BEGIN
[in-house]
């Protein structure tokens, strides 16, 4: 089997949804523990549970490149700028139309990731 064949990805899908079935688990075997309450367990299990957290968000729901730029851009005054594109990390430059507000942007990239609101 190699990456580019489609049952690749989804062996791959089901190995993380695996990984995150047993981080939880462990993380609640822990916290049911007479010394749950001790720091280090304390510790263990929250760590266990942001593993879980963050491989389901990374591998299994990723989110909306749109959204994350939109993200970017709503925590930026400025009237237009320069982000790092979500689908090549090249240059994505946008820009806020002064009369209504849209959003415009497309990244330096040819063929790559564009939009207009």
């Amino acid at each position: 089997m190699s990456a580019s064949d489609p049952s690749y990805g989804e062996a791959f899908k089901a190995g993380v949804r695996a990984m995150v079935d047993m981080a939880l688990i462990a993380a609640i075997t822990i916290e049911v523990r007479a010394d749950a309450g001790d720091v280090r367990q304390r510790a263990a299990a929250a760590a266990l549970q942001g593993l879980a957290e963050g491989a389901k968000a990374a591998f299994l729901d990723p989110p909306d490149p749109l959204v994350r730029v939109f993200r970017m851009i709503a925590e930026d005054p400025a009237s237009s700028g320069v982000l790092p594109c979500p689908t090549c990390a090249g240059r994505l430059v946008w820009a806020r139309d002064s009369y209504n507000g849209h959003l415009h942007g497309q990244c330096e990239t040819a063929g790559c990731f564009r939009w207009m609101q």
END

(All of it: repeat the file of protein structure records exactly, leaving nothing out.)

[in-house]
């Protein structure tokens, strides 16, 4: 089997949804523990549970490149700028139309990731 064949990805899908079935688990075997309450367990299990957290968000729901730029851009005054594109990390430059507000942007990239609101 190699990456580019489609049952690749989804062996791959089901190995993380695996990984995150047993981080939880462990993380609640822990916290049911007479010394749950001790720091280090304390510790263990929250760590266990942001593993879980963050491989389901990374591998299994990723989110909306749109959204994350939109993200970017709503925590930026400025009237237009320069982000790092979500689908090549090249240059994505946008820009806020002064009369209504849209959003415009497309990244330096040819063929790559564009939009207009």
């Amino acid at each position: 089997m190699s990456a580019s064949d489609p049952s690749y990805g989804e062996a791959f899908k089901a190995g993380v949804r695996a990984m995150v079935d047993m981080a939880l688990i462990a993380a609640i075997t822990i916290e049911v523990r007479a010394d749950a309450g001790d720091v280090r367990q304390r510790a263990a299990a929250a760590a266990l549970q942001g593993l879980a957290e963050g491989a389901k968000a990374a591998f299994l729901d990723p989110p909306d490149p749109l959204v994350r730029v939109f993200r970017m851009i709503a925590e930026d005054p400025a009237s237009s700028g320069v982000l790092p594109c979500p689908t090549c990390a090249g240059r994505l430059v946008w820009a806020r139309d002064s009369y209504n507000g849209h959003l415009h942007g497309q990244c330096e990239t040819a063929g790559c990731f564009r939009w207009m609101q």